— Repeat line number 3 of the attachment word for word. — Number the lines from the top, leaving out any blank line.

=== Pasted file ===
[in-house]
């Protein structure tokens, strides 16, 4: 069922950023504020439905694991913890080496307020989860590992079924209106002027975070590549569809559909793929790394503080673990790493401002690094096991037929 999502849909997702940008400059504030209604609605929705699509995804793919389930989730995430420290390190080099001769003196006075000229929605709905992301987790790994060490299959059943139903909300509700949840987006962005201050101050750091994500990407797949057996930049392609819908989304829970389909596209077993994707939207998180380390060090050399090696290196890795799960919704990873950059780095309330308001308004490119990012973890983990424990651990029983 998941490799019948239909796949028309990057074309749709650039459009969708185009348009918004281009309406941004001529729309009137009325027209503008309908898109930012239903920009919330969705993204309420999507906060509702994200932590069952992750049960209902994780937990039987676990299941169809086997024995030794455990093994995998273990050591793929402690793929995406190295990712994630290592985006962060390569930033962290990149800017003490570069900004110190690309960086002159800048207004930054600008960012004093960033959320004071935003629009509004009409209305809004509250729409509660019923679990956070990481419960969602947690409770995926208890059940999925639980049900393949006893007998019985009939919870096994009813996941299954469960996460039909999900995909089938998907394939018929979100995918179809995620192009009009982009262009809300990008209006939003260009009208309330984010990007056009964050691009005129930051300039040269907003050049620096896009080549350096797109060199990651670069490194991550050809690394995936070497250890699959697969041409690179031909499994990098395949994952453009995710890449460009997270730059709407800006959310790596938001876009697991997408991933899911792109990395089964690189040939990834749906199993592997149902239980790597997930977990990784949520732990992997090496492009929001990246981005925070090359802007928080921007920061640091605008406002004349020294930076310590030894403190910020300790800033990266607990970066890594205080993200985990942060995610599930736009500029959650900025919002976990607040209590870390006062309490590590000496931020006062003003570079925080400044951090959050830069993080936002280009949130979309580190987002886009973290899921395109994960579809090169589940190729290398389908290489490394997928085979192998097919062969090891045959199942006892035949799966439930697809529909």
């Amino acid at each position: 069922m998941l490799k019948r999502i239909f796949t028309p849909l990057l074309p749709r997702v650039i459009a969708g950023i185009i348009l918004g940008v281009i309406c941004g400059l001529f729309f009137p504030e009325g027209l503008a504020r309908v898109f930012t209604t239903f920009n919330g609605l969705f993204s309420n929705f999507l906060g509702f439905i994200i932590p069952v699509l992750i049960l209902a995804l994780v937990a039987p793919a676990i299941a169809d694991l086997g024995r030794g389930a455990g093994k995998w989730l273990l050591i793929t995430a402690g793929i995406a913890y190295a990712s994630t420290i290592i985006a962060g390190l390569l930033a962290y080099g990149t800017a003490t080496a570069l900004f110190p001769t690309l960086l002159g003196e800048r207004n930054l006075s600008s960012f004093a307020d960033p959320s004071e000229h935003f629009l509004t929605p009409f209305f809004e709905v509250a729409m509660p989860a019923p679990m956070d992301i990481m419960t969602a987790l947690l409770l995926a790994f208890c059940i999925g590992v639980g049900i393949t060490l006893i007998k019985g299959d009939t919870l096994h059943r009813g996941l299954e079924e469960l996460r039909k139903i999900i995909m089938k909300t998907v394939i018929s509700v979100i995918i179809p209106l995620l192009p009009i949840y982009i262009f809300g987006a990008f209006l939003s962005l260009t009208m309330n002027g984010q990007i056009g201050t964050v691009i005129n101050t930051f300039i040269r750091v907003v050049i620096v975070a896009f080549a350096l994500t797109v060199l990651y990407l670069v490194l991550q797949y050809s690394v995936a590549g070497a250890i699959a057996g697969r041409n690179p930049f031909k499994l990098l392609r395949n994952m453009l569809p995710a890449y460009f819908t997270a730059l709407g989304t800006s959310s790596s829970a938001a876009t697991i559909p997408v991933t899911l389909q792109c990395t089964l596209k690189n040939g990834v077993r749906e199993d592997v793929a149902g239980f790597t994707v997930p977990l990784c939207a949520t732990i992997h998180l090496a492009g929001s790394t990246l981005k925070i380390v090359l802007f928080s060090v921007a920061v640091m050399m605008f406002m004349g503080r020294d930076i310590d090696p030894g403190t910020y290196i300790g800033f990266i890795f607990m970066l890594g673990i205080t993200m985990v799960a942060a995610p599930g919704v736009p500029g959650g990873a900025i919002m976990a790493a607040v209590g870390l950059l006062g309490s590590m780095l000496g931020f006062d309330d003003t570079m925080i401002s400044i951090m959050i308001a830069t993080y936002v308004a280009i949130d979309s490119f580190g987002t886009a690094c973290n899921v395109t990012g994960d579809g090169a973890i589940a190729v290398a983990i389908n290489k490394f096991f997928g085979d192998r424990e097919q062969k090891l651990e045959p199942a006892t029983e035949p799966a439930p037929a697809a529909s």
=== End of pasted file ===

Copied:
């Amino acid at each position: 069922m998941l490799k019948r999502i239909f796949t028309p849909l990057l074309p749709r997702v650039i459009a969708g950023i185009i348009l918004g940008v281009i309406c941004g400059l001529f729309f009137p504030e009325g027209l503008a504020r309908v898109f930012t209604t239903f920009n919330g609605l969705f993204s309420n929705f999507l906060g509702f439905i994200i932590p069952v699509l992750i049960l209902a995804l994780v937990a039987p793919a676990i299941a169809d694991l086997g024995r030794g389930a455990g093994k995998w989730l273990l050591i793929t995430a402690g793929i995406a913890y190295a990712s994630t420290i290592i985006a962060g390190l390569l930033a962290y080099g990149t800017a003490t080496a570069l900004f110190p001769t690309l960086l002159g003196e800048r207004n930054l006075s600008s960012f004093a307020d960033p959320s004071e000229h935003f629009l509004t929605p009409f209305f809004e709905v509250a729409m509660p989860a019923p679990m956070d992301i990481m419960t969602a987790l947690l409770l995926a790994f208890c059940i999925g590992v639980g049900i393949t060490l006893i007998k019985g299959d009939t919870l096994h059943r009813g996941l299954e079924e469960l996460r039909k139903i999900i995909m089938k909300t998907v394939i018929s509700v979100i995918i179809p209106l995620l192009p009009i949840y982009i262009f809300g987006a990008f209006l939003s962005l260009t009208m309330n002027g984010q990007i056009g201050t964050v691009i005129n101050t930051f300039i040269r750091v907003v050049i620096v975070a896009f080549a350096l994500t797109v060199l990651y990407l670069v490194l991550q797949y050809s690394v995936a590549g070497a250890i699959a057996g697969r041409n690179p930049f031909k499994l990098l392609r395949n994952m453009l569809p995710a890449y460009f819908t997270a730059l709407g989304t800006s959310s790596s829970a938001a876009t697991i559909p997408v991933t899911l389909q792109c990395t089964l596209k690189n040939g990834v077993r749906e199993d592997v793929a149902g239980f790597t994707v997930p977990l990784c939207a949520t732990i992997h998180l090496a492009g929001s790394t990246l981005k925070i380390v090359l802007f928080s060090v921007a920061v640091m050399m605008f406002m004349g503080r020294d930076i310590d090696p030894g403190t910020y290196i300790g800033f990266i890795f607990m970066l890594g673990i205080t993200m985990v799960a942060a995610p599930g919704v736009p500029g959650g990873a900025i919002m976990a790493a607040v209590g870390l950059l006062g309490s590590m780095l000496g931020f006062d309330d003003t570079m925080i401002s400044i951090m959050i308001a830069t993080y936002v308004a280009i949130d979309s490119f580190g987002t886009a690094c973290n899921v395109t990012g994960d579809g090169a973890i589940a190729v290398a983990i389908n290489k490394f096991f997928g085979d192998r424990e097919q062969k090891l651990e045959p199942a006892t029983e035949p799966a439930p037929a697809a529909s």